Mortgage Rate Losing Streak Loses Steam
Mortgage rateswere just barely higher today, greatly decreasing the momentum in a now 3-day losing streak. The timing of these movements is important as it relates to Freddie Mac’s widely disseminated mortgage rate report. Freddie’s weekly rate report is gospel, and indeed it’s very accurate given the limitations of its methodology. Sometimes those limitations come to the surface and create confusion.
For instance, Freddie is reporting mortgage rates at the lowest levels since May. The catch is that Freddie’s data never includes Thursday or Friday rate sheets, and rarely captures Wednesday movement. That matters because Thursday and Friday of last week were the actual 3-month lows (as we discussed last week). That means that this week’s Freddie survey is being measured against rates that are higher than they should be. In other words, the bar was set low in terms of how much rates would need to improve to claim 3-month lows.
The timing issues were further compounded by the fact that Monday of this week saw even lower rates, and most of the folks Freddie surveys get their responses in by Monday or Tuesday. Since then, rates have risen quickly. They’re appreciably higher than those Thu-Mon rates (for some lenders, as much as .125% higher). Whereas conventional 30yr fixed quotes were edging toward 3.75% at their lowest recent levels, they’re now closer to 4.0% for many lenders. This is more in line with the first few days of last week, meaning the most accurate way to discuss rates today, is to say they’re unchanged from early last week, and much higher than Thursday-Monday’s offerings.
Today’s Best-Execution Rates
- 30YR FIXED – 3.875 – 4.0
- FHA/VA – 3.75%
- 15 YEAR FIXED – 3.125 – 3.25%
- 5 YEAR ARMS – 2.75 – 3.25% depending on the lender
Ongoing Lock/Float Considerations
- 2015 began with a strong move to the lowest rates seen since May 2013. The catalyst was Europe and the introduction of European quantitative easing. Investors bet heavily the move lower in European rates and domestic rates benefited as well. But with those bets finally drying up in April and with the Fed seemingly intent on hiking rates in the US, May and June saw a sharp move back toward higher rates. The implicit fear is that global interest rates set a long term low in April, and have now begun a major move higher.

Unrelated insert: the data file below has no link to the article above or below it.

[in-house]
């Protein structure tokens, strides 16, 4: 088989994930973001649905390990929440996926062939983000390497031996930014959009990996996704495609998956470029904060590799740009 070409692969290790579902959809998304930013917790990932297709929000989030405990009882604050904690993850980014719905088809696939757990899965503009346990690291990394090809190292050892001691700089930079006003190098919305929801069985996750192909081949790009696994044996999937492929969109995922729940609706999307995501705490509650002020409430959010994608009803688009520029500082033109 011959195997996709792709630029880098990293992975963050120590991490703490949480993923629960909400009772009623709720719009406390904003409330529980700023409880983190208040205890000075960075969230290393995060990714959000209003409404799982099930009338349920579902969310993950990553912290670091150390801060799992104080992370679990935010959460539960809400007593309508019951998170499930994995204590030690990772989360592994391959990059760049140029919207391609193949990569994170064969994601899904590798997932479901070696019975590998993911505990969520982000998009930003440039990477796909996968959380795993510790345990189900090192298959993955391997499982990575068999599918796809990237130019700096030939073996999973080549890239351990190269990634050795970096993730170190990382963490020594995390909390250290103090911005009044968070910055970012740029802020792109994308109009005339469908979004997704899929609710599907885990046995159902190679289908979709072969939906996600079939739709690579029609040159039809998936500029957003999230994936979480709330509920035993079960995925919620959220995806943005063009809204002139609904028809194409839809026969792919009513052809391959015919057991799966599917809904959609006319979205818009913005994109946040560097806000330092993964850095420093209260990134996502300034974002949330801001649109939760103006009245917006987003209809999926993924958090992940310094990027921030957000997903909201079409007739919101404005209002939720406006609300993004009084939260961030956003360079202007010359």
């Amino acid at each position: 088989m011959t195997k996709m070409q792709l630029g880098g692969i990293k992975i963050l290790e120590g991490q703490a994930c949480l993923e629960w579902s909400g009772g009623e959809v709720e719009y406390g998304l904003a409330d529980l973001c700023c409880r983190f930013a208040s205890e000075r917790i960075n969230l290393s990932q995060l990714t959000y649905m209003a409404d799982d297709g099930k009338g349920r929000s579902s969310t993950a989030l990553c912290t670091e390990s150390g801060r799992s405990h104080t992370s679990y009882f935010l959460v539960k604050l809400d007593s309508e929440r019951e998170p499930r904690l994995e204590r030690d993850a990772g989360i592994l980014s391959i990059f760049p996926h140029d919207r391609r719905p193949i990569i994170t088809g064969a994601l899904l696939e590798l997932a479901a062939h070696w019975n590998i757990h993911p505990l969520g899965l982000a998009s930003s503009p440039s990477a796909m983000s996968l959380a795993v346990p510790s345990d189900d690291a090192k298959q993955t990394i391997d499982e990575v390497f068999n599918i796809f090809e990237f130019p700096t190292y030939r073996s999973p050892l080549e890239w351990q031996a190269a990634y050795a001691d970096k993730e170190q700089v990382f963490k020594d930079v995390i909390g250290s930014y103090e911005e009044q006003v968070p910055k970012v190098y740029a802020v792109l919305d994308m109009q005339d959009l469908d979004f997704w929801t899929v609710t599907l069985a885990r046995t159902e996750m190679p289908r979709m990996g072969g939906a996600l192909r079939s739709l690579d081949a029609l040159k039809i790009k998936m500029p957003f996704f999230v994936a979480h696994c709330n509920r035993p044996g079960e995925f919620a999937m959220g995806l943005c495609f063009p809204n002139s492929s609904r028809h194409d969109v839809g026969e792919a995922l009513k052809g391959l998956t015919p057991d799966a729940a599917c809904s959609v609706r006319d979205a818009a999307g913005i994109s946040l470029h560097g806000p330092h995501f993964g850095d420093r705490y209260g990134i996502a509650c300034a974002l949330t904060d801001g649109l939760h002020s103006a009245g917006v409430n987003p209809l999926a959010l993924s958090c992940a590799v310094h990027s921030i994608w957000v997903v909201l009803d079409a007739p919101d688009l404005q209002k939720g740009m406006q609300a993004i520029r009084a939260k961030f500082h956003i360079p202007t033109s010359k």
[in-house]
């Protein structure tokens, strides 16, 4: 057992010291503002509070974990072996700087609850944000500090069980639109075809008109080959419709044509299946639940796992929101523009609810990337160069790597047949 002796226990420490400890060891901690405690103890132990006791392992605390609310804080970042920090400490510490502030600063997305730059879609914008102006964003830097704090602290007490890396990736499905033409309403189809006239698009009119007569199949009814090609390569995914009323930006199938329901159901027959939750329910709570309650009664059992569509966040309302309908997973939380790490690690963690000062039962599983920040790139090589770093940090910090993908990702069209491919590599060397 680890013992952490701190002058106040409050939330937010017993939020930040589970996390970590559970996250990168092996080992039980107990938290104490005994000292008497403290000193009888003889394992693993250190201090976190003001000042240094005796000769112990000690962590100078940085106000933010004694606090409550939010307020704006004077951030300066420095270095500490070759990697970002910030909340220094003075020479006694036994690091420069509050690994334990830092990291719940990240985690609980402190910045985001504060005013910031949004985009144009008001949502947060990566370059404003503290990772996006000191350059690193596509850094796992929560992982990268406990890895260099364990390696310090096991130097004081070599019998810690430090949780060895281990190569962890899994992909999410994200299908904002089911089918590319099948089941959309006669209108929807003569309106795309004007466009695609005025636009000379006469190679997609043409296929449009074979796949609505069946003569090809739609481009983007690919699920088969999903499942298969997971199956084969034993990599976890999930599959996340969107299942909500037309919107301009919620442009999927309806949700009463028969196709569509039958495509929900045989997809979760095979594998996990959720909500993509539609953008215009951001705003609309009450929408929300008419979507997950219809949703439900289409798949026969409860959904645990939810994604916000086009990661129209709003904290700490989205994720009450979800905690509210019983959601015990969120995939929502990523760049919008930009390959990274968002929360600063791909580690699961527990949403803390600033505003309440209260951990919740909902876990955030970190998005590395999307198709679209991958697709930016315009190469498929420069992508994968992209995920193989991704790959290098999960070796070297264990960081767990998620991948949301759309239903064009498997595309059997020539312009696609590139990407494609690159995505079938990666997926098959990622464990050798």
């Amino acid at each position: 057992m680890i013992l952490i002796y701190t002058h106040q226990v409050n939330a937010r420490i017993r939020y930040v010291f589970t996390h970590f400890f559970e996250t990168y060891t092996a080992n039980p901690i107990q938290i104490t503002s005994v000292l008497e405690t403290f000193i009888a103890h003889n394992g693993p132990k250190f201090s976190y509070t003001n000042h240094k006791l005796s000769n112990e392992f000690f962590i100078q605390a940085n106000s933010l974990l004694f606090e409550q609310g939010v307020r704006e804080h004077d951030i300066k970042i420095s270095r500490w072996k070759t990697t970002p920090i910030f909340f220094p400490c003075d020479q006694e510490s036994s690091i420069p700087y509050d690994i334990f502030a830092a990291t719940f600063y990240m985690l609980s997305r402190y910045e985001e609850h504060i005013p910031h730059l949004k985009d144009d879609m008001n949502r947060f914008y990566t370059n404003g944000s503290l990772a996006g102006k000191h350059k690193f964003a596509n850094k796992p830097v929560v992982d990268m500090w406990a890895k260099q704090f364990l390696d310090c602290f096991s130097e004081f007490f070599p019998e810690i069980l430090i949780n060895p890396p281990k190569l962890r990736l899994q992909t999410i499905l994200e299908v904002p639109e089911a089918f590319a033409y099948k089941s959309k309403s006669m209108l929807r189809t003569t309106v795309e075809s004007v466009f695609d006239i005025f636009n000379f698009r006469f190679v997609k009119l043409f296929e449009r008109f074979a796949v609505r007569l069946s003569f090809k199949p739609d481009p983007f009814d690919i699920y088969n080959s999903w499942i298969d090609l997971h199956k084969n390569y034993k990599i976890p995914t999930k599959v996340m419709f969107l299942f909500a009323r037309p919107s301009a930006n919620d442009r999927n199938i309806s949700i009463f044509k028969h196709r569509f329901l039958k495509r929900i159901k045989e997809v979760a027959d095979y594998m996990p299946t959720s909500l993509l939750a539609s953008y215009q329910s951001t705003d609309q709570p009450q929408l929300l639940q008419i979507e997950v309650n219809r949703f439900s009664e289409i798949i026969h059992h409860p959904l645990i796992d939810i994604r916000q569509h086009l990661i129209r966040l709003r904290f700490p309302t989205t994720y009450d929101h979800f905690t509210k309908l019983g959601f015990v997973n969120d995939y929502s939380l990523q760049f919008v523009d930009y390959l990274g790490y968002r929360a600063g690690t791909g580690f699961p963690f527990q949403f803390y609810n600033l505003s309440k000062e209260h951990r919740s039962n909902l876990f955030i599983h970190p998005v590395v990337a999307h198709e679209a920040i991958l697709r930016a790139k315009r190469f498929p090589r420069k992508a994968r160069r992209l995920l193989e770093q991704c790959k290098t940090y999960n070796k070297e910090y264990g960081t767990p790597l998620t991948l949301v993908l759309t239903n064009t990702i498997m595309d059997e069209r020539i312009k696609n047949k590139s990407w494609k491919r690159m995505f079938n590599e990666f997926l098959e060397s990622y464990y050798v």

- July said “not so fast” to that potential “big bounce.” Some of the data began to suggest the Fed is still a bit too early in talking about raising rates in 2015–particularly, a lack of wage growth or any promising signs of inflation. But Fed proponents maintain that low inflation is a byproduct of temporary trends in the value of the dollar and the price of oil, and that once these factors level-off, inflation will ultimately return. That side of the argument suggests that inflation could increase too quickly if the Fed hasn’t already begun normalizing interest rates.
- With all of the above in mind, locking made far more sense for the entirety of May and June, and we were not shy about saying so. The second half of July saw that conversation shift toward one where multiple outcomes could once again be entertained. In other words, we went from “duck and cover!” to “let’s see where this is going…”
- Bottom line, locking is always the safest bet and it was the only bet from late April through early July. Since then, there’s been room for other points of view. We should know a lot more about how valid those points of view are as August and September progress.
Reference Mortgage News Daily
Jonathan Burdick-Executive Vice President – Sales/Lending